Automated External Defibrillator (AED)
Updated guidance during Covid-19 coronavirus pandemic recommends following these steps to save a life while staying safe: If someone is unconscious and not breathing normally, call 999. Do not put your face close to theirs. Use a towel or a piece of clothing and lay it over the mouth and nose. Do not give rescue breaths but start hands-only CPR. Use a public access defibrillator if there is one available. For more information visit the Resuscitation Council UK. http://www.bhf.org.uk/cpr
An AED is used to administer an electric shock to a person who is having a cardiac arrest. AED's are designed to allow non-medical personnel to save lives.
AED's can also be referred to as Public Access Defibrillators (PAD) if they are made accessible in a location for public use.
Using an AED
AEDs are designed to be used by members of the public who have not received any training. They provide audible instructions and sometimes visual prompts on a screen.
The AED will analyse the heart’s electrical rhythm and if it detects a rhythm likely to respond to a shock, it will charge itself ready to deliver a shock. Some devices then deliver the shock automatically without needing any further action by the operator; others instruct the operator to press a button to deliver the shock (these are often referred to as 'semi-automatic' AEDs). After this the AED will tell the rescuer to give the victim CPR. After a fixed period, the AED will tell the rescuers not to touch the victim while it checks the heart rhythm and a further shock is given (if it is needed).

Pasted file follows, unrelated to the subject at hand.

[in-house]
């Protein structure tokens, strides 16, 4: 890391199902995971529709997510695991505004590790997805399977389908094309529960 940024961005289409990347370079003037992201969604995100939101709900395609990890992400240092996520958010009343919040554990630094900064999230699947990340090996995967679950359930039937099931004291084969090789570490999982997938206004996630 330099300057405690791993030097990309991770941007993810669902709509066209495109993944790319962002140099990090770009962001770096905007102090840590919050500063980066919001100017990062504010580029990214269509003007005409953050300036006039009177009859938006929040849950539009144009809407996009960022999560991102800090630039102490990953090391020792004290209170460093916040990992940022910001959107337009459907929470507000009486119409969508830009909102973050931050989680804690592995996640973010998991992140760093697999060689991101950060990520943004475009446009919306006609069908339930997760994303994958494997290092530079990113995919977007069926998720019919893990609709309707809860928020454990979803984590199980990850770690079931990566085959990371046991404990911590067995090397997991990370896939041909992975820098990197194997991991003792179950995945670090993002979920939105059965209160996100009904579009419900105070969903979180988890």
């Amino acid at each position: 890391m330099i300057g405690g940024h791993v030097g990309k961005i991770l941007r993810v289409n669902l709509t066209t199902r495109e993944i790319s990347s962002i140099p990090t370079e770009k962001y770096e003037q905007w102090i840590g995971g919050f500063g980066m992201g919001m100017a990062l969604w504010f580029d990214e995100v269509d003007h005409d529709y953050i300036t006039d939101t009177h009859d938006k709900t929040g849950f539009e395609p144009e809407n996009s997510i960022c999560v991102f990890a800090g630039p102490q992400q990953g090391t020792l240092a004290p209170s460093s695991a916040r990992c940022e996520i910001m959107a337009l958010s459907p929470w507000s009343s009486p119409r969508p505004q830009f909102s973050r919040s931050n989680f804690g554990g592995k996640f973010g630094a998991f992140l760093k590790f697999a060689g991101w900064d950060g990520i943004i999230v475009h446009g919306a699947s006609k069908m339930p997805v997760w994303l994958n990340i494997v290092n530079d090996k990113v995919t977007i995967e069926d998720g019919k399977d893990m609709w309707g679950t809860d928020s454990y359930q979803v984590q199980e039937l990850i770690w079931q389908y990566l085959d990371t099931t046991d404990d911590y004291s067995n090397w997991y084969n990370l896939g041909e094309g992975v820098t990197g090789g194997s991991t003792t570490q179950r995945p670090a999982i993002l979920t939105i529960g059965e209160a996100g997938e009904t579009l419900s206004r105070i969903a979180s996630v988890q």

An AED will not allow a shock to be given unless it is needed, meaning it is extremely unlikely that it will do any harm to the person who has collapsed.